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Thread: Anyone here made carbon fiber gudgeons?

  1. #1
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    Default Anyone here made carbon fiber gudgeons?

    My original bronze ones failed. I am contemplating making my own using this technique. I will detail my own build over the week if the a quote to remake bronze ones i find to be quite too high. This technique once done will be sleeved in teflon. could be a great application and use carbon fiber rods to hold into place. Total cost for the build should be under $50.

    7EF9A1FB-D06E-440B-A809-76BDF7F1C317.jpg

    D689BCE0-A2E1-4DE5-BE11-EF9D63CF5C02.jpg


    Last edited by Ted Hoppe; 07-01-2019 at 10:01 AM.

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    Default Re: Anyone here made carbon fiber gudgeons?

    I have made many such objects.

    Peace,
    Robert

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    Default Re: Anyone here made carbon fiber gudgeons?

    I like your idea. However I wonder if the entire assembly will be tough enough.

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    Default Re: Anyone here made carbon fiber gudgeons?

    Quote Originally Posted by amish rob View Post
    I have made many such objects.

    Peace,
    Robert
    I was wondering since the difference between s-glass and carbon fiber for load bearing is about 15 percent, I was thinking of building a combo. The s-glass factor would be slightly more flexible if an impact occurred to rudder. The skeg aspect allows the protections. I am planning on using a g10 fiber tube for center sandwiching the Teflon and the bronze rudder post.

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    Default Re: Anyone here made carbon fiber gudgeons?

    Quote Originally Posted by Ted Hoppe View Post
    I was wondering since the difference between s-glass and carbon fiber for load bearing is about 15 percent, I was thinking of building a combo. The s-glass factor would be slightly more flexible if an impact occurred to rudder. The skeg aspect allows the protections. I am planning on using a g10 fiber tube for center sandwiching the Teflon and the bronze rudder post.
    Iíve made some one off pieces from cloth/resin matrices in a couple different ways. The ideal way to make somesuch like that would be in a mold, to get optimal compaction/saturation, I think. Simple enough to make, really.

    Different fibers have different qualities, to be sure. A matrix of cloths and oriented strands is probably the best bet, but i sure donít have all the answers for THAT particular piece.

    Peace,
    Robert

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    Default Re: Anyone here made carbon fiber gudgeons?

    Teflon is relatively soft and will crush and distort if the rudder comes under lateral forces exceeding the capacity of the material.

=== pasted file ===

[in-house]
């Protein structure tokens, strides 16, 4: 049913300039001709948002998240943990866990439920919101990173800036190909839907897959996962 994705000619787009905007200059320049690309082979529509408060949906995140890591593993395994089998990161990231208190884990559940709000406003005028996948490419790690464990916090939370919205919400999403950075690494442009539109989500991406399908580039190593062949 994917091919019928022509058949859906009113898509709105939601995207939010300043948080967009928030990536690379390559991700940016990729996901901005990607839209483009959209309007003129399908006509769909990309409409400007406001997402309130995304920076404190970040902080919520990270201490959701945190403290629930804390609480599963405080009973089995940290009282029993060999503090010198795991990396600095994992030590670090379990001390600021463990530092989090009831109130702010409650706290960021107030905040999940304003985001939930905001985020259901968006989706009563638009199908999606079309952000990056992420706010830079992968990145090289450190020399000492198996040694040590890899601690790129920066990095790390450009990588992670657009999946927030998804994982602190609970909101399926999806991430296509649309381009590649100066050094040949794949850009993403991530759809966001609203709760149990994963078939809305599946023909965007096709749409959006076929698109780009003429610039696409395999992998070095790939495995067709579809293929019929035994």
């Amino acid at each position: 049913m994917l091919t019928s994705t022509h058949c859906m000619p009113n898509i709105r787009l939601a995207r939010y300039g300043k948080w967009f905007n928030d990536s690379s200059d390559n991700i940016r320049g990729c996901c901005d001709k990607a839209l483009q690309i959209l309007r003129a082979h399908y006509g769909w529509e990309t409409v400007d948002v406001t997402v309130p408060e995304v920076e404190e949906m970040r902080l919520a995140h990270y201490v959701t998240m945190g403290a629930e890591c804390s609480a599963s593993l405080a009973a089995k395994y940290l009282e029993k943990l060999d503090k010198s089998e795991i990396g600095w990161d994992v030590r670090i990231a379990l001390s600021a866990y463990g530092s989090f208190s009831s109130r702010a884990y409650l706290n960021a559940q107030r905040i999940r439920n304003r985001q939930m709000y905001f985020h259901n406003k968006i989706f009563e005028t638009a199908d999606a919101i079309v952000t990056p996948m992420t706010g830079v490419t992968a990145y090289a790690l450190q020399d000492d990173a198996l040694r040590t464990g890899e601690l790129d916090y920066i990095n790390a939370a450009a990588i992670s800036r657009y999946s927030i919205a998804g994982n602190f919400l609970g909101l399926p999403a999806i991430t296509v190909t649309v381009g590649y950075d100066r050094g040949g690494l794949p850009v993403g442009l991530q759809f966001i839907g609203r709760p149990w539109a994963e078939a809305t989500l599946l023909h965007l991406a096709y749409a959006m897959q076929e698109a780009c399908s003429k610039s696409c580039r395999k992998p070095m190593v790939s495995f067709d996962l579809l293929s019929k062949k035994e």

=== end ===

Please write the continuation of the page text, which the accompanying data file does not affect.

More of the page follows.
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    Default Re: Anyone here made carbon fiber gudgeons?

    Quote Originally Posted by navydog View Post
    I like your idea. However I wonder if the entire assembly will be tough enough.
    i think I could try this way -

    the entire piece after fabricated would be cut in half, fitted, epoxied in place with carbon rods holding the rudder in place. Carbon epoxy tape held with painters tape would bind the “O”. Temporary screws hold the gudgeons in place. Remove the screws and replace with carbon fiber rods.

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    Default Re: Anyone here made carbon fiber gudgeons?

    The Custom Fabrication picture shows a number of features that are critical to making the carbon fiber bearings work. If you copy all of those features, your gudgeons should work. Make sure that the carbon fiber is coated with a non-conductive layer anywhere that it can touch metal, fastener holes included.

    There is an inner bearing liner. It is supported on both sides by continuous layers of fabric.
    There are no sharp bends in the fabric.
    There is some filleting between the inner bearing and the fabric reinforcement layers that eliminates any sharp bends.
    There is a fillet on the inside between the rudder and the bearing that eliminates any hard spots bearing on the carbon fiber.
    Carbon fiber is electrically conductive and at the far end of the galvanic series so the bearing liner is almost certainly non-conductive to prevent galvanic corrosion of the pin.

    EDIT:
    Different fibers have different qualities, to be sure. A matrix of cloths and oriented strands is probably the best bet, but i sure don’t have all the answers for THAT particular piece.

    Peace,
    Robert
    Carbon is stiffer than any other fiber. The less stiff fibers should go on the outer surfaces where they will see more strain, insulate electrically, and they are generally tougher.

    The fiberglass liner in its expensive, off the shelf form: https://www.astbearings.com/filament...bricating.html